Amadi or any other fellow is free to insult the governors since we are in a ‘democracy’ but I make bold to state that his comment amounts to a talk down on the entire Igbo. To write off five governors as so inconsequential is a clear assault on the collective psyche of Ndigbo, no matter his grievances over certain matters in his home state, Imo. Critics like him elsewhere have their own personal scores to settle with political actors in their states but they do not, on a day like this and on a matter as sensitive as the instant one, openly ridicule their entire race.

Let me, for purposes of illustration, reproduce a passage from an article by Dr. Reuben Abati, a well known critic and writer, probably of Amadi’s caliber, on the formation of Amotekun, a similar security outfit in the Southwest. In an article on January 21, 2020 about two weeks after Amotekun was proclaimed, Abati wrote: “What the governors of the Southwest have demonstrated is that they have a “Responsibility to Protect” their people. Their recognition of that responsibility can only be meaningful in terms of intervention hence Operation Amotekun. They deserve to be commended and not harassed by an over-bearing federal government interpreting the law rather selectively …” (This Day Tuesday January 21, 2020).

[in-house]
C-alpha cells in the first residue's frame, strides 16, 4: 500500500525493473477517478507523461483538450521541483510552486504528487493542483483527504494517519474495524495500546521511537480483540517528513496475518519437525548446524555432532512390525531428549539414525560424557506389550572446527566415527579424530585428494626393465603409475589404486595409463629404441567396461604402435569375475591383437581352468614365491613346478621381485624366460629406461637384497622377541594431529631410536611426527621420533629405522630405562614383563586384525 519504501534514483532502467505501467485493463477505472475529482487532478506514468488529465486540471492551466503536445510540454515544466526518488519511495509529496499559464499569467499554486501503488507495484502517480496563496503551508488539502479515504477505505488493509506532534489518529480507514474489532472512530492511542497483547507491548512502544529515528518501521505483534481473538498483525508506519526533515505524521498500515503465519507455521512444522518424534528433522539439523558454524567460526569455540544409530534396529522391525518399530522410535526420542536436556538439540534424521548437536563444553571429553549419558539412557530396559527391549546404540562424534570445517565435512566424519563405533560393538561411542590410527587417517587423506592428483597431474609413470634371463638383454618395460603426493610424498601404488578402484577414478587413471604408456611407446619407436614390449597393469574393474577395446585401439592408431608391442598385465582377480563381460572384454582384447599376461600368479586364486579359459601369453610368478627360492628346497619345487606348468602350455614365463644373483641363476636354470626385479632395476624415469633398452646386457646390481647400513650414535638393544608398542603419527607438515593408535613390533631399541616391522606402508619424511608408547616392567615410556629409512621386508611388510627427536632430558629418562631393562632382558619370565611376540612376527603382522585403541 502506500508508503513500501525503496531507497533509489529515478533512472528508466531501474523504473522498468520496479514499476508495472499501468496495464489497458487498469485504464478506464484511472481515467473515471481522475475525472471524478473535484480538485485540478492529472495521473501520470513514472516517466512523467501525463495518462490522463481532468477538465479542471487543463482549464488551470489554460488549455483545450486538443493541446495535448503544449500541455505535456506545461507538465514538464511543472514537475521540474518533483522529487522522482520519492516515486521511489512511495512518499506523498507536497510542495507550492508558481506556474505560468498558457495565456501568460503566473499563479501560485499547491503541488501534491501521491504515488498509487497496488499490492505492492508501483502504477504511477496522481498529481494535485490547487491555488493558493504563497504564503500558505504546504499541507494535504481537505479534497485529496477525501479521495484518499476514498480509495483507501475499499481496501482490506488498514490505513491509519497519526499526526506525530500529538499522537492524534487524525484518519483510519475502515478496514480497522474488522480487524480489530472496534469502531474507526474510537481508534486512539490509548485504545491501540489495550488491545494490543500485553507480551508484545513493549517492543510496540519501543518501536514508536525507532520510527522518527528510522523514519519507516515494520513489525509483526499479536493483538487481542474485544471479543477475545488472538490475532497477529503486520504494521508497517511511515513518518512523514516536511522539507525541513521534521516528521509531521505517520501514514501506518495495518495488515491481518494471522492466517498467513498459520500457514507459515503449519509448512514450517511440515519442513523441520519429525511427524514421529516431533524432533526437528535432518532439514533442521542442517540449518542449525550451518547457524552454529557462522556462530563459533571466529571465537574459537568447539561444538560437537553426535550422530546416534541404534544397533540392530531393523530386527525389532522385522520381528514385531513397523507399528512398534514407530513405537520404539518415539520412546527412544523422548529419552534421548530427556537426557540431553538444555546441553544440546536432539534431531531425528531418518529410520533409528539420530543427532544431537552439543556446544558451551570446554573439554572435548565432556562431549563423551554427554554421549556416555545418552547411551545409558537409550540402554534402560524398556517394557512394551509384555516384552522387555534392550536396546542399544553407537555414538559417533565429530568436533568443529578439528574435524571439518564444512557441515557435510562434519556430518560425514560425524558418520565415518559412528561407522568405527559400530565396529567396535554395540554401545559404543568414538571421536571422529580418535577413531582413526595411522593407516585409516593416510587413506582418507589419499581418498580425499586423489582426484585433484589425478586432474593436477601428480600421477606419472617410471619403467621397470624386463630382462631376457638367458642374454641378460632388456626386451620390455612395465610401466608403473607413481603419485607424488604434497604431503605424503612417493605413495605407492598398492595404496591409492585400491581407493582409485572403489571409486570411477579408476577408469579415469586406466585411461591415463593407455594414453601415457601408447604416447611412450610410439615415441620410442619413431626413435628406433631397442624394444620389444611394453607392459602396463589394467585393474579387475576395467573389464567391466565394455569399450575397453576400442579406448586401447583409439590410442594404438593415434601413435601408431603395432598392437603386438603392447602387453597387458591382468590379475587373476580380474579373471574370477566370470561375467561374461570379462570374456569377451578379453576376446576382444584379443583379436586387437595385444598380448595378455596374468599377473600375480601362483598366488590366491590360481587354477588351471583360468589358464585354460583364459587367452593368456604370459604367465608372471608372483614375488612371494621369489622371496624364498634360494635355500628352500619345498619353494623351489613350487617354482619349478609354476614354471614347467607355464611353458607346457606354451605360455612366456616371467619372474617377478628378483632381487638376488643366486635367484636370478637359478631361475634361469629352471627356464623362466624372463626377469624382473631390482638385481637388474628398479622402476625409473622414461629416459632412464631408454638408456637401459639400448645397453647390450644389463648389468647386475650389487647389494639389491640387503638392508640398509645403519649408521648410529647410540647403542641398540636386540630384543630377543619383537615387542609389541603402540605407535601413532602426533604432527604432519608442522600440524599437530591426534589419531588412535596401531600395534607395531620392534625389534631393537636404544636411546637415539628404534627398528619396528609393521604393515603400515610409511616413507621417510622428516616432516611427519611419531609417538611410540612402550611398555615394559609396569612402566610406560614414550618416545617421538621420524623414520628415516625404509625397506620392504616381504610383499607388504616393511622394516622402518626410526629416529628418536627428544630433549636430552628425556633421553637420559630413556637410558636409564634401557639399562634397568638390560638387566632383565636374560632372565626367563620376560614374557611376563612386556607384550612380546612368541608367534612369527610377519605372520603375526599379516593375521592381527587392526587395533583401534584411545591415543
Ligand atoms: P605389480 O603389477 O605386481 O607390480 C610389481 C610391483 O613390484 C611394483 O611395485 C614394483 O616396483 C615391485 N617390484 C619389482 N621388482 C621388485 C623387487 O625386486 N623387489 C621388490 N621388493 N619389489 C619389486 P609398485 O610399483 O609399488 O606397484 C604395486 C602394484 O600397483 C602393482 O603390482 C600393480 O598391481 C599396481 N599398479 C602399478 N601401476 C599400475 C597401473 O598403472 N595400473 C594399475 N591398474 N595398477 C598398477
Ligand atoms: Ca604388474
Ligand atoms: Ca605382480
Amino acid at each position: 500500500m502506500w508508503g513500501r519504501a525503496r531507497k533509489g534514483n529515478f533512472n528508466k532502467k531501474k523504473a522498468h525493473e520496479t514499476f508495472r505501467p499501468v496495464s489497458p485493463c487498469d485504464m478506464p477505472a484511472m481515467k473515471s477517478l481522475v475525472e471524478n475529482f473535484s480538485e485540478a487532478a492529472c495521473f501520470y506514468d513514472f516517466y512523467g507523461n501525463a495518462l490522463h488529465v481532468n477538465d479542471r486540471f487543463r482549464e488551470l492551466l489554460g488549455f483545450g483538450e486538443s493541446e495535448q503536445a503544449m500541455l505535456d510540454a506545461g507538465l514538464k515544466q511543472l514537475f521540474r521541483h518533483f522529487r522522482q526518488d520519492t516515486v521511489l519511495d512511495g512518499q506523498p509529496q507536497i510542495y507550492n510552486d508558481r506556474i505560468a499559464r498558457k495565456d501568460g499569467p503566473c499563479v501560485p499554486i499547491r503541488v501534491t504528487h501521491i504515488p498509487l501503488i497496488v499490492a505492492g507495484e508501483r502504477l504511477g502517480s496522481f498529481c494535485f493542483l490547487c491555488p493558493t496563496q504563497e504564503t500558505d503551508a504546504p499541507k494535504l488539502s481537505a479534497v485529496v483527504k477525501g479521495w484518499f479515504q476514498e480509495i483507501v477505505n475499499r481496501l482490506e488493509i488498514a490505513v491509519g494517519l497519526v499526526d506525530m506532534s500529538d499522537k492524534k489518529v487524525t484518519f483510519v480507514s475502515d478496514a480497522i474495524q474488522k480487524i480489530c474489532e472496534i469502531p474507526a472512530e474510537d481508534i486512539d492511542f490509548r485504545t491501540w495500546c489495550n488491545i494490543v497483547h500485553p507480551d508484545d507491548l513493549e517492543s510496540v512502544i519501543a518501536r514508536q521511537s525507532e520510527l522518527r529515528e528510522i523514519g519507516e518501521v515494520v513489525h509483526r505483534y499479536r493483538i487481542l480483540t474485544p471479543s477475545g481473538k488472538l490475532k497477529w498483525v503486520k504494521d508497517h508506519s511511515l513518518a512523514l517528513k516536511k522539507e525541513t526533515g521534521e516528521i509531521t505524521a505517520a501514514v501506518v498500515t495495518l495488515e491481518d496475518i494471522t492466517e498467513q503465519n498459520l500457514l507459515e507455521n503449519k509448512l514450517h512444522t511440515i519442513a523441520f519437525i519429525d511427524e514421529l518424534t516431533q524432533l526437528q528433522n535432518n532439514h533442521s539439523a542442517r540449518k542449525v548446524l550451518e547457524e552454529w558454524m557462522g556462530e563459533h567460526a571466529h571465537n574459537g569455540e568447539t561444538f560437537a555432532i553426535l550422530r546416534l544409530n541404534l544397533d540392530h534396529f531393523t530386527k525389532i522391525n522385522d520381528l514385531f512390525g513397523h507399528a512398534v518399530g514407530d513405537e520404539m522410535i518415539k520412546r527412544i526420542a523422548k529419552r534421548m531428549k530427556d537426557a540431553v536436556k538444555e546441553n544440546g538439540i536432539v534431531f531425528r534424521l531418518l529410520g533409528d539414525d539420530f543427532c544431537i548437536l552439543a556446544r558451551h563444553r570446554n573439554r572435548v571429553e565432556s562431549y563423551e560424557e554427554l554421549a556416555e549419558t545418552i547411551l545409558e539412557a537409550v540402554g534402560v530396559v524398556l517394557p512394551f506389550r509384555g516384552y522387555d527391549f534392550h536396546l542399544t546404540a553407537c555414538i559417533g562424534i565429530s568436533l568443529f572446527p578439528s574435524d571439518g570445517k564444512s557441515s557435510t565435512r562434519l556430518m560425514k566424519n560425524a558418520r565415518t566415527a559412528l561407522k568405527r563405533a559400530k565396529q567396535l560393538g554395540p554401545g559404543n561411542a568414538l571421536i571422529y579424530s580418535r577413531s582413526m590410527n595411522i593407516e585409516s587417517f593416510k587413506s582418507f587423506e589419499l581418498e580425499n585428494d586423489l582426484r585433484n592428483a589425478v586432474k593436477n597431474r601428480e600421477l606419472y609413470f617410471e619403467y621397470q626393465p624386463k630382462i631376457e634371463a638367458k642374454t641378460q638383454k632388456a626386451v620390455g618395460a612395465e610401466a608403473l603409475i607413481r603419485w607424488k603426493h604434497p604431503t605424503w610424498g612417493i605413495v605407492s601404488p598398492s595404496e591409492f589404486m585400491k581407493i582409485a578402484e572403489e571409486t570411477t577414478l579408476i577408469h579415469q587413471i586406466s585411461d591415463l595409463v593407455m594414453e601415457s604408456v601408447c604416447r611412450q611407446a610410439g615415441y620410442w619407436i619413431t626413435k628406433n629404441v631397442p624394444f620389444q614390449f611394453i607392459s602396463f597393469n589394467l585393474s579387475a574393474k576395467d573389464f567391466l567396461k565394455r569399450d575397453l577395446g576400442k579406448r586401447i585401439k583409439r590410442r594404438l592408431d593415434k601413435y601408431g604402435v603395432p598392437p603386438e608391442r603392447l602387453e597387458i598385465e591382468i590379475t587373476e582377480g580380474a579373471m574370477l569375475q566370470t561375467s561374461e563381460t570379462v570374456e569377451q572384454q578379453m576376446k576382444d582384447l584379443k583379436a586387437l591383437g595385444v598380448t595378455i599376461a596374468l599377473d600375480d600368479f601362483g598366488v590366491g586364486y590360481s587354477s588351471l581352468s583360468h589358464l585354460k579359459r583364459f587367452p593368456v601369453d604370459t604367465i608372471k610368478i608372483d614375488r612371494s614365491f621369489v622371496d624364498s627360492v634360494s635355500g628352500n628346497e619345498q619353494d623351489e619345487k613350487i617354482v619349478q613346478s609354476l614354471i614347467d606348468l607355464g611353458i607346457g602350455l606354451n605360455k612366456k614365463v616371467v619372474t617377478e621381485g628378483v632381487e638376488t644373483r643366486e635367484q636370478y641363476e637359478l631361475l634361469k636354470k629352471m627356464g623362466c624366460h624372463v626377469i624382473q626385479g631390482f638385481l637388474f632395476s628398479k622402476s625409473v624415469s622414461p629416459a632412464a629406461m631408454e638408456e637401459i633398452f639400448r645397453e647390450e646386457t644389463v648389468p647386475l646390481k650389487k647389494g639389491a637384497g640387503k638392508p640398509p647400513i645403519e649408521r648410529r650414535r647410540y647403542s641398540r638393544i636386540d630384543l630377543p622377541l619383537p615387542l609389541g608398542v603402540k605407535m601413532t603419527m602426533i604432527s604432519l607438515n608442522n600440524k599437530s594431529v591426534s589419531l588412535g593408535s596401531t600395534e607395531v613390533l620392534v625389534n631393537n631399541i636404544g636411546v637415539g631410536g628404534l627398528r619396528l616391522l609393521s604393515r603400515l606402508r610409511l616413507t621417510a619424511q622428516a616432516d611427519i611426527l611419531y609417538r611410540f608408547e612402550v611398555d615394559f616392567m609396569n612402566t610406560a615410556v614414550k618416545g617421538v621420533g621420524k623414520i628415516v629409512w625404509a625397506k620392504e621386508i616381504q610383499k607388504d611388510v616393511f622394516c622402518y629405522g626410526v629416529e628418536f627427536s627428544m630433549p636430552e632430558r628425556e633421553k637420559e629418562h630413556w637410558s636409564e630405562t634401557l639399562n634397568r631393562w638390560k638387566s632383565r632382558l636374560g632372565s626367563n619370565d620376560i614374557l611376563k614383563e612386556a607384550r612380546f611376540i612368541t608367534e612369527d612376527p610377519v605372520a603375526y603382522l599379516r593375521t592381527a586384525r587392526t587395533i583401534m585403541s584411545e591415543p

Abati, a hard hitting journalist of several years who has maintained one of the best newspaper columns in the country, could by no means be the best of friends of all the six governors of the Southwest. If anything, he was a deputy governorship candidate in the 2019 general election in his state Ogun, and if we know how elections go, it would be surprising if Abati has made up with those he slugged it out with, including the fellow who won the election.

So, it is most unlikely that Amadi, who was a mere governorship aspirant in  the All Progressives Grand Alliance, (APGA) would be more aggrieved than Abati who threw the regrets of that set back aside to encourage the governors of  his home region over the very vexatious issue of insecurity. Yet, witness Abati’s level headedness in approaching the matter.